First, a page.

Your closet is filled with yesterday’s fashions. You’re reluctant to donate a thread of it, though, because hey! They could bring back skinny ties, Hammer pants, or shoulder pads any day now, right? Or maybe, as in the new book “Woolly” by Ben Mezrich, re-emergence is best done with bigger things.
Growing up near the swamps of west-central Florida, George Church had a laboratory for his backyard. Born with burning curiosity, Church taught himself etymology at age five and left his peers behind in every stage of public school. In college, he fell fully in love with science and almost flunked out; he was so focused on lab work. He did eventually become a full professor and landed at Harvard University. There, in a typical nerdy-but-brilliant-George-Church way, he wooed a co-worker, married and started working in the then-new world of genomes. Cells consumed him. DNA fascinated him with information and possibilities. It became an obsession.
Then, he talked with a journalist who asked if, considering the advances made in the science of genomes, it was possible to bring back extinct species. Say, a woolly mammoth?
It wasn’t such a far-fetched thing. In 2003, Spanish scientists cloned a Pyrenean ibex and brought the species back three years after it went extinct. But Woolly Mammoths? While many carcasses were frozen nearly intact, they’d been gone for thousands of years.
But was it ethical to revive a creature that may’ve died out anyhow?
The answer came to him in 2012, from a source that Church had never heard of. When two well-known conservationists held a workshop think-tank on the subject of revival, Church discovered Russian scientist Sergey Zimov, who’d spent two decades of his life studying permafrost in Siberia. Zimov claimed that thawing permafrost, in conjunction with global warming, was poised to do great damage to the planet. He explained how ancient animals forestalled the issue millennia ago, and that damage could be reversed by reversing time. He’d made it his life’s work, as did certain Chinese scientists.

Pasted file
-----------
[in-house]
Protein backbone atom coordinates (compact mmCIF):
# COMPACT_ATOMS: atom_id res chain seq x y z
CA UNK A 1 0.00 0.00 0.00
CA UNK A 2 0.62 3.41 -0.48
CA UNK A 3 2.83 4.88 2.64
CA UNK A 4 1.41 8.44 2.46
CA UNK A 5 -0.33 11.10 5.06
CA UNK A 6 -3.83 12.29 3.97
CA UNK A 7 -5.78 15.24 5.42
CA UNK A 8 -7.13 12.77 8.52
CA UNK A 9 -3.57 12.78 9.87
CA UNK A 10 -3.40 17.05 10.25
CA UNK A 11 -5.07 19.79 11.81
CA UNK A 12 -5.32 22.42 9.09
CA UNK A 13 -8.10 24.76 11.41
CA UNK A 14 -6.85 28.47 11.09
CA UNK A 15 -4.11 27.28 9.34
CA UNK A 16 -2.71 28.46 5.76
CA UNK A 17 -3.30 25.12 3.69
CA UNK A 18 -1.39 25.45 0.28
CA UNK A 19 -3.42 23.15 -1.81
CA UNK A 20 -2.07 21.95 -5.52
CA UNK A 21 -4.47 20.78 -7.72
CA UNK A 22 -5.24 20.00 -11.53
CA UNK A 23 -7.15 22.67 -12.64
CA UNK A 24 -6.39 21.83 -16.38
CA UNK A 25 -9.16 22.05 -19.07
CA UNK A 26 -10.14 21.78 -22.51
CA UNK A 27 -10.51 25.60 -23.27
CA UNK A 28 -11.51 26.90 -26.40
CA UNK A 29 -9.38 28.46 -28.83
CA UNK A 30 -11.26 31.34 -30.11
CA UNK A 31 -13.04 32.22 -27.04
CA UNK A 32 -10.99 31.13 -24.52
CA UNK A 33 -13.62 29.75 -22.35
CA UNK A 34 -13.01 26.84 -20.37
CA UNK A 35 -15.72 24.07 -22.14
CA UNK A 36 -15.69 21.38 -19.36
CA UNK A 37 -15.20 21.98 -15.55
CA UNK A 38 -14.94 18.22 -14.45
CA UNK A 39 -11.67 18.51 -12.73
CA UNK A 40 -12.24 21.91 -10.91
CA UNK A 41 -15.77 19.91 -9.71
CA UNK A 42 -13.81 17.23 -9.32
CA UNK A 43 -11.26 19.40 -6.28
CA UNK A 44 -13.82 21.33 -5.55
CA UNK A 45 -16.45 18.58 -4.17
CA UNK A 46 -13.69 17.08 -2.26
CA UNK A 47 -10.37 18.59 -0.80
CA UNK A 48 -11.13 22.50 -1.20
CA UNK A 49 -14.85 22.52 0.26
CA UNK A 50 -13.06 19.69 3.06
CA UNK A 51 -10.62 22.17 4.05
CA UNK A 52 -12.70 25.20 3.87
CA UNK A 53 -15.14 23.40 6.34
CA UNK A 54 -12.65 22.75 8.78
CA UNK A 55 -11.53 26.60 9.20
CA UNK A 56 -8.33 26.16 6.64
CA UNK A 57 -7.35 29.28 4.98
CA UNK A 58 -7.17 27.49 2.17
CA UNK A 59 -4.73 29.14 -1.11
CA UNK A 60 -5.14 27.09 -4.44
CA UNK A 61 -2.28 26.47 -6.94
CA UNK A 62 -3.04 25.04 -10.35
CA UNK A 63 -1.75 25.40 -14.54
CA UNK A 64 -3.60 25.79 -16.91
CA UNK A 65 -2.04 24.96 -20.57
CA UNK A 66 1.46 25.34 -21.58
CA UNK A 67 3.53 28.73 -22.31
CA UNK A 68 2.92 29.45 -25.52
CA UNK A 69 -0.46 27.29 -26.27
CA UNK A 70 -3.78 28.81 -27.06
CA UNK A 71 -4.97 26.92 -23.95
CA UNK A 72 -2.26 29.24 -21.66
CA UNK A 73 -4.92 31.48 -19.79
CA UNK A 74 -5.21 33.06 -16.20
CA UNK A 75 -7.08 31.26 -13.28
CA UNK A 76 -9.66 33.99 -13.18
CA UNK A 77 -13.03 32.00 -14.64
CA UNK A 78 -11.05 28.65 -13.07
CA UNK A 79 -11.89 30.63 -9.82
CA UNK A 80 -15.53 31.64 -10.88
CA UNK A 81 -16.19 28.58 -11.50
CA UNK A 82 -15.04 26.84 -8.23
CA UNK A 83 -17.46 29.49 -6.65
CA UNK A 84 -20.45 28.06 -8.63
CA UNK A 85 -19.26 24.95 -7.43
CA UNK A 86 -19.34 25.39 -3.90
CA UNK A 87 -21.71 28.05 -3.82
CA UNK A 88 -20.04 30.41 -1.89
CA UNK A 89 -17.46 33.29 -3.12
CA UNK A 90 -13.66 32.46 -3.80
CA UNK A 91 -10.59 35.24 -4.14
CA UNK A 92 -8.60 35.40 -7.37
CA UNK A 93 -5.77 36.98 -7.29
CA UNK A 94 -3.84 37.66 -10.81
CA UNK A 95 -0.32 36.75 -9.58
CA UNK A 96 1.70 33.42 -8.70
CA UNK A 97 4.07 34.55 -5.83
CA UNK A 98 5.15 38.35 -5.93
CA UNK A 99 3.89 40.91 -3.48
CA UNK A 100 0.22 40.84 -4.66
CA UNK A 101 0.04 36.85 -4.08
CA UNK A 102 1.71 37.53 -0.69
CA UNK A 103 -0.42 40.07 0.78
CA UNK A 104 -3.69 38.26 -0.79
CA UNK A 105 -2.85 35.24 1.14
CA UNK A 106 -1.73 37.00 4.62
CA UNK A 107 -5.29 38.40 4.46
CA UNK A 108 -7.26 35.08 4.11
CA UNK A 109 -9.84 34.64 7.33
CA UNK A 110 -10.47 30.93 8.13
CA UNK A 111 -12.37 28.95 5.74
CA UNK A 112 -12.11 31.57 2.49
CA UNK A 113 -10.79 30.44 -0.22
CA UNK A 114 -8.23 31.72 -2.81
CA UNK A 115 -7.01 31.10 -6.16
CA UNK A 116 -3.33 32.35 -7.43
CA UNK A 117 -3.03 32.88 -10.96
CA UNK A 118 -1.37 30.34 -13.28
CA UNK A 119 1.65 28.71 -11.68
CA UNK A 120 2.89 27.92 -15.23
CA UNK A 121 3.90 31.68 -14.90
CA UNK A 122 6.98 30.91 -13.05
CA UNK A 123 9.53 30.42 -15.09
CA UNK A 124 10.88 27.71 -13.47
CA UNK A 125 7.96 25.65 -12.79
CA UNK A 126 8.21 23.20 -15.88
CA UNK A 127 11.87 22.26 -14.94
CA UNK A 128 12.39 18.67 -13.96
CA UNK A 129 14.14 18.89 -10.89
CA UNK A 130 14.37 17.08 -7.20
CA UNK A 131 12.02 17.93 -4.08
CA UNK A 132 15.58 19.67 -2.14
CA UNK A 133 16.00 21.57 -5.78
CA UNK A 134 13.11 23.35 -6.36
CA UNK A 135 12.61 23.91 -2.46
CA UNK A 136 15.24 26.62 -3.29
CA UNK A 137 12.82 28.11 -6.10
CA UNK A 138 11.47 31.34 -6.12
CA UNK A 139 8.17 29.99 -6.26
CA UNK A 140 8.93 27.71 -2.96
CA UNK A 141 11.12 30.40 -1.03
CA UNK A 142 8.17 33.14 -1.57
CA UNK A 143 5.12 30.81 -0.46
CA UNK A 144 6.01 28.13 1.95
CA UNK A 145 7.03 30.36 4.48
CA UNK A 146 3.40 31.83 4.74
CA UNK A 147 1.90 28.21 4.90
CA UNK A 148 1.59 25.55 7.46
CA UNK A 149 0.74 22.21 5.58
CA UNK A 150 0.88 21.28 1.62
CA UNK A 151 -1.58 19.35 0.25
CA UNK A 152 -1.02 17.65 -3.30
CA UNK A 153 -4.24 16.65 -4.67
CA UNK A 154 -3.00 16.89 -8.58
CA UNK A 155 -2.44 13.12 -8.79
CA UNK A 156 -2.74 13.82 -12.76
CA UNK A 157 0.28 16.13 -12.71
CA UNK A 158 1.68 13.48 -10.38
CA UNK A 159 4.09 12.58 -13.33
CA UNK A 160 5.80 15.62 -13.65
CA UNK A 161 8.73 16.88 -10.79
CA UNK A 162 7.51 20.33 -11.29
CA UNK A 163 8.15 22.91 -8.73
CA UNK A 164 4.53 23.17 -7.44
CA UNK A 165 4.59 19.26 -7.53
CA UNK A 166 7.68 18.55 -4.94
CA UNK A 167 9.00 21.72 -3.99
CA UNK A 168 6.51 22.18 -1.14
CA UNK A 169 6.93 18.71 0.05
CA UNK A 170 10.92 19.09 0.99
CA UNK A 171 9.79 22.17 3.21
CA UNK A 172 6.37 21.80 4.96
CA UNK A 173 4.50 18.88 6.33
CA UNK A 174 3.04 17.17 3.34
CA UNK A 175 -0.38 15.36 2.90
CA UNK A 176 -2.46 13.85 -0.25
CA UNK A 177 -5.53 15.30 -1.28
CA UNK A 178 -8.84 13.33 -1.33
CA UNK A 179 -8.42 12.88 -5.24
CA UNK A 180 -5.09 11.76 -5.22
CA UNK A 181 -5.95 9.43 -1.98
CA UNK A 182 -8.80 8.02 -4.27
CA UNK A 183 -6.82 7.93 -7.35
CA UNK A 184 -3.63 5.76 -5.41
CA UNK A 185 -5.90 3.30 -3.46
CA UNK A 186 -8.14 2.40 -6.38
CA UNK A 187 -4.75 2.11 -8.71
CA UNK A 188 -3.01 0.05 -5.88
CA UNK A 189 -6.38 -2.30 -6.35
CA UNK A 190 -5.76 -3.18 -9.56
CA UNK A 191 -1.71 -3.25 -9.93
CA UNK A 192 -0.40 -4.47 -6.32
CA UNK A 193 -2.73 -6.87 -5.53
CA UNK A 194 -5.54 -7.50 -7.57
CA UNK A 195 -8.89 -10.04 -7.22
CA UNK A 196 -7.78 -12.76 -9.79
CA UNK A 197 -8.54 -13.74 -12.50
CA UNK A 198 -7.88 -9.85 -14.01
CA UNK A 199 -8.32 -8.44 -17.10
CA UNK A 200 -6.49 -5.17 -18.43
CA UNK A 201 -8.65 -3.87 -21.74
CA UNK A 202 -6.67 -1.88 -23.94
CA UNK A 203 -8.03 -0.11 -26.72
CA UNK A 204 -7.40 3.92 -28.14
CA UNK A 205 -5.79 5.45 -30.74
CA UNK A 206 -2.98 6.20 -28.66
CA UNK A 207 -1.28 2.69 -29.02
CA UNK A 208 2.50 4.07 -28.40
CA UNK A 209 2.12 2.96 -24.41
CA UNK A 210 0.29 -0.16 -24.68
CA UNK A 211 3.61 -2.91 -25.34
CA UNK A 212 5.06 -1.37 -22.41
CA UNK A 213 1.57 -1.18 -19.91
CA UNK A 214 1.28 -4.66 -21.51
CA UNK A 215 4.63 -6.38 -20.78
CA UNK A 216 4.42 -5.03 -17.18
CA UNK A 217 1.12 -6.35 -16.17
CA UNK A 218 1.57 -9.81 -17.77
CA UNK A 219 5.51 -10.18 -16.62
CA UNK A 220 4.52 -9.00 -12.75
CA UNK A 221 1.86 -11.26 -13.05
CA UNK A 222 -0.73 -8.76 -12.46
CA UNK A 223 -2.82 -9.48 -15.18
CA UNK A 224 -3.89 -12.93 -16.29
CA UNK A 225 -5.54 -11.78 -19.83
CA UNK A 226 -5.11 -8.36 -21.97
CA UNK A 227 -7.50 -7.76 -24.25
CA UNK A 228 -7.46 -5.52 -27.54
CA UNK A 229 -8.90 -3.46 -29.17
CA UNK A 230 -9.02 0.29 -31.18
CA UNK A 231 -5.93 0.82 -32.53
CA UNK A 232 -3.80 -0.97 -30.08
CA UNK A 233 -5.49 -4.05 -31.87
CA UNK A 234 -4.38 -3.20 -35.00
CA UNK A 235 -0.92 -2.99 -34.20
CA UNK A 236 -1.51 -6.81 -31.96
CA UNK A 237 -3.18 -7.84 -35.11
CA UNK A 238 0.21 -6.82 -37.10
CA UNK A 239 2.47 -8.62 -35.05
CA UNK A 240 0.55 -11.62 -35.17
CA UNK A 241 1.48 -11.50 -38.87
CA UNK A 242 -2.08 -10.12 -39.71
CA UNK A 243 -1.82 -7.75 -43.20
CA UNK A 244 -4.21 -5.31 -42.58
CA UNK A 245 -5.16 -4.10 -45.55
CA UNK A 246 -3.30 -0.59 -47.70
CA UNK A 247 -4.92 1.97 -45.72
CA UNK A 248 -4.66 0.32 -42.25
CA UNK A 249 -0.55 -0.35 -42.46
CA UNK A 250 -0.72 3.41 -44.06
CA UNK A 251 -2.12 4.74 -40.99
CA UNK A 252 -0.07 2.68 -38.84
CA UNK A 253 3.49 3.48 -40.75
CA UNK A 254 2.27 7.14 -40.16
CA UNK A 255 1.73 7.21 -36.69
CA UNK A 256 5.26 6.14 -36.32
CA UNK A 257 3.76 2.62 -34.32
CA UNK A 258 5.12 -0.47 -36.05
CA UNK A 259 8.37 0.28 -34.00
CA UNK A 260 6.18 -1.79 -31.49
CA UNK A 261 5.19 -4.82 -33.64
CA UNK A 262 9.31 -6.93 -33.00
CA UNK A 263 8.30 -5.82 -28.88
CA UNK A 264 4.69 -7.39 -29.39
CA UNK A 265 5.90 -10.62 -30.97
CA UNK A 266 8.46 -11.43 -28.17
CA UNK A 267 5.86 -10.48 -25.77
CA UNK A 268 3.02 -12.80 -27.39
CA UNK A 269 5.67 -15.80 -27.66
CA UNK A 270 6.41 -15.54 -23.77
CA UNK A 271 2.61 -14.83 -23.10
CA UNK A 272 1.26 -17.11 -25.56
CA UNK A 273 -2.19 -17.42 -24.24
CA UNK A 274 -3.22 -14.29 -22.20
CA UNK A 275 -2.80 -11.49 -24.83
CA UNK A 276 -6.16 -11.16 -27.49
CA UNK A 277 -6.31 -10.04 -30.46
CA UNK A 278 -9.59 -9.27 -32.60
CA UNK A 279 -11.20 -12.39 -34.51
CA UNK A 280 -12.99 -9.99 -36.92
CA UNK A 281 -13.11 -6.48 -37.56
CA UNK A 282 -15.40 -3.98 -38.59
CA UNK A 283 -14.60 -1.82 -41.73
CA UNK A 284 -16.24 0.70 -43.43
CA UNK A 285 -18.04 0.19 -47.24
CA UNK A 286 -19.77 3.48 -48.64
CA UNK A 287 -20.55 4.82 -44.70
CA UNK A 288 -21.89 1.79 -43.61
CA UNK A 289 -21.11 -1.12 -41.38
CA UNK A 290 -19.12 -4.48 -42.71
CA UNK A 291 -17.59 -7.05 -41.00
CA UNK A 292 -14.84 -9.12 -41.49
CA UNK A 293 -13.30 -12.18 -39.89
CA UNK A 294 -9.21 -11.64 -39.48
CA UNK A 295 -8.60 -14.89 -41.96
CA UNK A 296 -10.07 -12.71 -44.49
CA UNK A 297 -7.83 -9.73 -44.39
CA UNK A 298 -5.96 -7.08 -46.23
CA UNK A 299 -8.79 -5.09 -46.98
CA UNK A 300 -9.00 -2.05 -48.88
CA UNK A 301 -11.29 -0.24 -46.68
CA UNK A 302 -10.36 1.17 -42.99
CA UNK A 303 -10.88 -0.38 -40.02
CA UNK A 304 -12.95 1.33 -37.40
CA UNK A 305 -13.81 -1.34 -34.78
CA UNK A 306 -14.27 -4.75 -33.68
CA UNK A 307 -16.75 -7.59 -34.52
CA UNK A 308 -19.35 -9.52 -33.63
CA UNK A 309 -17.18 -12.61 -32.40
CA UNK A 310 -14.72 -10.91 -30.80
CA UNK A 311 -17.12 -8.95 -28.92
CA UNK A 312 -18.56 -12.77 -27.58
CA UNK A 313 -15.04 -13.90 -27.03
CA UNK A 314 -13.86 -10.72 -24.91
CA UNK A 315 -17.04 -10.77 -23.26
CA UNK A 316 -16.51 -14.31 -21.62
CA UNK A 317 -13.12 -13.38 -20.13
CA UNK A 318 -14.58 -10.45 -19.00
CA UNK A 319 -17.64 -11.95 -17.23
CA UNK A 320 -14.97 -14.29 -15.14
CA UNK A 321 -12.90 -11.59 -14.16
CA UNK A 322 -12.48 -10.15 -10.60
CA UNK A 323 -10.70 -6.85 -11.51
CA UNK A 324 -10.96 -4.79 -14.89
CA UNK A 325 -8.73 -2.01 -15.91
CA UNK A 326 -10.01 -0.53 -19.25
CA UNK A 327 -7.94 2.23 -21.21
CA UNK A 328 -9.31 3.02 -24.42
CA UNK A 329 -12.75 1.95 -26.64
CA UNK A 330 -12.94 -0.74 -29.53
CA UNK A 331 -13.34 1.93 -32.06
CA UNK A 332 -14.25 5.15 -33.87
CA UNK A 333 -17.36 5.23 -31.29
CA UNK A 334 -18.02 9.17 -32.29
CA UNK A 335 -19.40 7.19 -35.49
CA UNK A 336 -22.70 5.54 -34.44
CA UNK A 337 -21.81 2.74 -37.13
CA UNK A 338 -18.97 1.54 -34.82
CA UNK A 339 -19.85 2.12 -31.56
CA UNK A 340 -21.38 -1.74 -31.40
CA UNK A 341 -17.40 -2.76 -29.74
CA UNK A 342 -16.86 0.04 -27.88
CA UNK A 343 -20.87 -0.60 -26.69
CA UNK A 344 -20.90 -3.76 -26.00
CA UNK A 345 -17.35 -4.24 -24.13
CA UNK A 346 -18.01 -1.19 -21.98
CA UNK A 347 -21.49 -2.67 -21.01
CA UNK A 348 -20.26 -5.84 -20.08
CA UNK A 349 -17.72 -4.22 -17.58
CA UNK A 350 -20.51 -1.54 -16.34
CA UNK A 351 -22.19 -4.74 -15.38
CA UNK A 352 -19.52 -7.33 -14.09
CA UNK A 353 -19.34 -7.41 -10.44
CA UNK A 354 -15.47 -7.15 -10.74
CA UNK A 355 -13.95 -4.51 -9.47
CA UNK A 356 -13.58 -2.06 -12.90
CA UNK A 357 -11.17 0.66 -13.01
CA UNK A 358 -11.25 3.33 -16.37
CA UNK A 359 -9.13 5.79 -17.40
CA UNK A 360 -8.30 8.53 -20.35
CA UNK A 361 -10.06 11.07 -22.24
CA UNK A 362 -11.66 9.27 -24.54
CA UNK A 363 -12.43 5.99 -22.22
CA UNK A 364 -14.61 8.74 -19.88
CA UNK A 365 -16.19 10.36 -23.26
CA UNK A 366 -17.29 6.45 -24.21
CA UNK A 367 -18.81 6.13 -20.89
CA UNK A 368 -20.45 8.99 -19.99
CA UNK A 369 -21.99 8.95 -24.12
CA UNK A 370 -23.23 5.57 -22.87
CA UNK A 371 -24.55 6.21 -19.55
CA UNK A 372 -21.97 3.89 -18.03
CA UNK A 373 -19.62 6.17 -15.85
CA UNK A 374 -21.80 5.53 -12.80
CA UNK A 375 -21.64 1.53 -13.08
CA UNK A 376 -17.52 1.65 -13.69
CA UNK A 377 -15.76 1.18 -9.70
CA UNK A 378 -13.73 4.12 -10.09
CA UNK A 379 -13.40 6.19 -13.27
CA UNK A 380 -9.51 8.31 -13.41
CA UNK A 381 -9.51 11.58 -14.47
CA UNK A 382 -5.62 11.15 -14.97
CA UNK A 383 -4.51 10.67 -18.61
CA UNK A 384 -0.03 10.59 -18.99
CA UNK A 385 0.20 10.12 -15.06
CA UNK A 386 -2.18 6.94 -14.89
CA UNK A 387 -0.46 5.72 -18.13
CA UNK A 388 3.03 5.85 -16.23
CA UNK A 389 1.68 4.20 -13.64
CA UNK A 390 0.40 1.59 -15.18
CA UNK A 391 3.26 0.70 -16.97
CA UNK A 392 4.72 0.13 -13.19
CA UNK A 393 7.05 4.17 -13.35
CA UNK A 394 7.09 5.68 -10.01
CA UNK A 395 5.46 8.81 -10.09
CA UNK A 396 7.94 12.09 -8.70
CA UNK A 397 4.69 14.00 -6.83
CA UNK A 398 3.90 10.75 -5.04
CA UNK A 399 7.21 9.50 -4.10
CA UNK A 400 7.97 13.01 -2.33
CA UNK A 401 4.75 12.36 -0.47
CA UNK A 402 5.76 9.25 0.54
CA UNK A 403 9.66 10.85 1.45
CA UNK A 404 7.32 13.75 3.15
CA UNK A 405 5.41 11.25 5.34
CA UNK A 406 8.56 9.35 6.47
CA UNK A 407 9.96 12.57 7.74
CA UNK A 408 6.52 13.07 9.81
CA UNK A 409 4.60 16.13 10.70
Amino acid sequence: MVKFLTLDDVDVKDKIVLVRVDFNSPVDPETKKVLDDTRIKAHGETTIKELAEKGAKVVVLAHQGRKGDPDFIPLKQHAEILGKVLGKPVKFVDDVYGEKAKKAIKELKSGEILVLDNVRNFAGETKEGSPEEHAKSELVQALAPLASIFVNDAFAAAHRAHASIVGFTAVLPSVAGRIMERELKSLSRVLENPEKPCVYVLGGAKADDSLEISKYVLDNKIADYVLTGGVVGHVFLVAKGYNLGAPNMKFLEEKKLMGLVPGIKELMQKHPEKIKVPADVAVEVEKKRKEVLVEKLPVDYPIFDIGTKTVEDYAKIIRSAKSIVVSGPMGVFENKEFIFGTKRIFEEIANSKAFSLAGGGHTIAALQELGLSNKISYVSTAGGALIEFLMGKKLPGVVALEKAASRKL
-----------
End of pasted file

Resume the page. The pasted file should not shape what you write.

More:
That was all Church needed to hear.
If you do nothing but imagine a meadow filled with 12-foot-tall, shaggy Mammoths, then you know a little bit of what you’re getting from “Woolly.” That, of course, and a totally blown mind.
In a true story that reads like a novel, author Ben Mezrich takes some Jurassic Park, a bit of The Big Bang Theory, and mixes it with jaw-dropping scientific findings to show how a formerly-extinct mammal or bird may sooner-than-later arrive in a forest near you. As you might guess, there’s international intrigue and adventure in this, and more. Mezrich looks ahead and behind us; he delves deeply into his subjects’ personalities, where zoology fits in, how scientists wrestle with the ethics of revival, where lines are drawn and where those lines are pushable.
That makes this a book that’ll cause you to think and think and think for days to come, eager and excited, or frightened senseless. For science-minded readers, thrill-lovers, or dreamers, “Woolly” is a mammoth-sized read.